Mobile Device Messaging Scams
Avoid Text SCAMS - DON'T Reply
Mobile device scams and malicious activity continue to target mobile device users more than ever before. There is a lot of sensitive information on mobile devices and fraudsters are using methods other than email to gain access to this sensitive information - like text messaging, messaging platform apps, gaming, and social media apps.
There have been recent text messaging scams to both IBC and Non-IBC mobile customers. The messages may vary but the purpose is the same, to get the recipient to either respond to the message or to take action by calling a number in the message in order to gain personal sensitive information like account or card numbers.
If you receive a text message you weren't expecting, and it asks you to give personal information, or reply YES or NO, or STOP to Opt Out of the message, don't click on any links or respond to the message. IBC Bank or any LEGITIMATE company would not ask for information about your account or card number by text message. If you think the message might be legitimate, contact the company directly using a listed phone number or contact information on the company website. If the message contains a phone number to call, do not use that number.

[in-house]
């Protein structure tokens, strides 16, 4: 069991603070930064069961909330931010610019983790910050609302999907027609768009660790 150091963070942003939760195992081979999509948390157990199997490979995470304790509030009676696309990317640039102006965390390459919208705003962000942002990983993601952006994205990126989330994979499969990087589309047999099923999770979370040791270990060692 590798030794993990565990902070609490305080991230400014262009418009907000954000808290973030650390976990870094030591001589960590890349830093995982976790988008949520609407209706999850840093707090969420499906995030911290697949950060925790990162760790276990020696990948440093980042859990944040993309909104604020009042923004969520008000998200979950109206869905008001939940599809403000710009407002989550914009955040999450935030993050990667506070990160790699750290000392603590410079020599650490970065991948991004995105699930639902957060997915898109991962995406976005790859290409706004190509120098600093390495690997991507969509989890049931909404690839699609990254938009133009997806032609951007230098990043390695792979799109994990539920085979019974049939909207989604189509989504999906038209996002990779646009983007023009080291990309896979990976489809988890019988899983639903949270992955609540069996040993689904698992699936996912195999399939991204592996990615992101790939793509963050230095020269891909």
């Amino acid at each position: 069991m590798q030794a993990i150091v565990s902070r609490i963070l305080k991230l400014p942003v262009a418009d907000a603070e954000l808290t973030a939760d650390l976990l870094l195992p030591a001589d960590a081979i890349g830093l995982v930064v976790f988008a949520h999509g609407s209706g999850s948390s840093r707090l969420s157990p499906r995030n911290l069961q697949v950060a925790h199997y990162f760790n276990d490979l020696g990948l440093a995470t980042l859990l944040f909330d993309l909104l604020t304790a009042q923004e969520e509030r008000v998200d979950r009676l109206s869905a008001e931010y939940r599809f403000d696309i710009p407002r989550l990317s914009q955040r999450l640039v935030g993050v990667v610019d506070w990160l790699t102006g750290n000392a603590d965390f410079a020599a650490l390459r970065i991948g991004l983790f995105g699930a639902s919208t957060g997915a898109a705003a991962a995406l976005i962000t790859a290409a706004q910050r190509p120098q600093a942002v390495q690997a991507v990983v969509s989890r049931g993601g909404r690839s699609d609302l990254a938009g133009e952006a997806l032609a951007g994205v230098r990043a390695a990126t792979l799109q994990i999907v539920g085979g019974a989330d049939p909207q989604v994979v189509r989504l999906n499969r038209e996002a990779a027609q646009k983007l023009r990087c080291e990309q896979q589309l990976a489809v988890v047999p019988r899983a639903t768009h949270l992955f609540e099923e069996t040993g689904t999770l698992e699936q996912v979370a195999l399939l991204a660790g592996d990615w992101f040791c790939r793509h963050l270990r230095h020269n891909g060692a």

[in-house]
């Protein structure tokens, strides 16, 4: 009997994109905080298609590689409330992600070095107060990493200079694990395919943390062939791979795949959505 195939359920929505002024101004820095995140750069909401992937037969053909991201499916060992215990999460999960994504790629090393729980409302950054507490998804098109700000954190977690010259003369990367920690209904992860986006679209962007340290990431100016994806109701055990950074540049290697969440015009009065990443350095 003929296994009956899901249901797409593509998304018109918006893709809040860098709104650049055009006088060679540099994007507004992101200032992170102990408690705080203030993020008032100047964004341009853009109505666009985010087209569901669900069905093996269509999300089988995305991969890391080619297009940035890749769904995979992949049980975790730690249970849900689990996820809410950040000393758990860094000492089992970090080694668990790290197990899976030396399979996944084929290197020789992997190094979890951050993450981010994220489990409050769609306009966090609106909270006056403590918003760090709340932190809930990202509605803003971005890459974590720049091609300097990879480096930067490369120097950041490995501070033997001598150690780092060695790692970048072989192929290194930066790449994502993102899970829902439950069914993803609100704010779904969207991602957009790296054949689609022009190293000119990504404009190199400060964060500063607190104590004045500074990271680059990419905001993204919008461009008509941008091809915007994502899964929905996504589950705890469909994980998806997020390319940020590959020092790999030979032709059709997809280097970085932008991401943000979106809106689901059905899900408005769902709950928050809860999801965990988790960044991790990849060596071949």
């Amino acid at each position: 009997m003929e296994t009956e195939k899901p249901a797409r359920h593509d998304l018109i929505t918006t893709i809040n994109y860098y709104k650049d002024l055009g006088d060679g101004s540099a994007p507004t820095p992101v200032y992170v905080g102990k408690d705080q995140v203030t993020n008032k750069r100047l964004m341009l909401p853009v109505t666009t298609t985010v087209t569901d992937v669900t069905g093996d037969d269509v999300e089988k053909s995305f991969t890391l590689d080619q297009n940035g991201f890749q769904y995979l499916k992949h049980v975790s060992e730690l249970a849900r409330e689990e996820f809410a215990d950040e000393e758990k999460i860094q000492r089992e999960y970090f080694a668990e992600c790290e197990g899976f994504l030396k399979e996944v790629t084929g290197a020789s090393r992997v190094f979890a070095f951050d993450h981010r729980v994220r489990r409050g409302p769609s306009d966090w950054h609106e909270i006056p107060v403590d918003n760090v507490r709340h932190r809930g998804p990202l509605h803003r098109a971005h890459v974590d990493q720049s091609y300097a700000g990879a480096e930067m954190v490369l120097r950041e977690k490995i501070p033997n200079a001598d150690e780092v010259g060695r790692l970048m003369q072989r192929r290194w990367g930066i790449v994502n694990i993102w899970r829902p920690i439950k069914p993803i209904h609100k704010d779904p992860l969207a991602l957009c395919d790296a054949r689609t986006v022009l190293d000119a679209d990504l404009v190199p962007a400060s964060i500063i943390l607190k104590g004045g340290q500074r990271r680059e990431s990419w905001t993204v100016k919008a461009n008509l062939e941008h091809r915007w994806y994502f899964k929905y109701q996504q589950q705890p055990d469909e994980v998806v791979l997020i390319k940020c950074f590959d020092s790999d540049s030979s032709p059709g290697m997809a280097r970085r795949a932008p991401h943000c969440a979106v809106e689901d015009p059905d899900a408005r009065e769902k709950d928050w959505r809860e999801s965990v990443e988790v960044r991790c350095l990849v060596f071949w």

Unfortunately, IBC does not have a way to stop or block the phishing text messages; this is dependent on the mobile provider. Below are some ways to report suspicious text messages:
- Alert AT&T by forwarding the suspicious text to 7726 on your device. Messages forwarded to 7726 are free. If you're not able to view the number, forward the entire message to email@example.com.
- You can forward a suspicious text message to the Anti-Phishing Working Group at firstname.lastname@example.org or report it to the FTC.
- Go to Federal Trade Commission or IdentityTheft.gov to learn more.
General Links on Texting Scams and how to report from AT&T, T-Mobile and Verizon: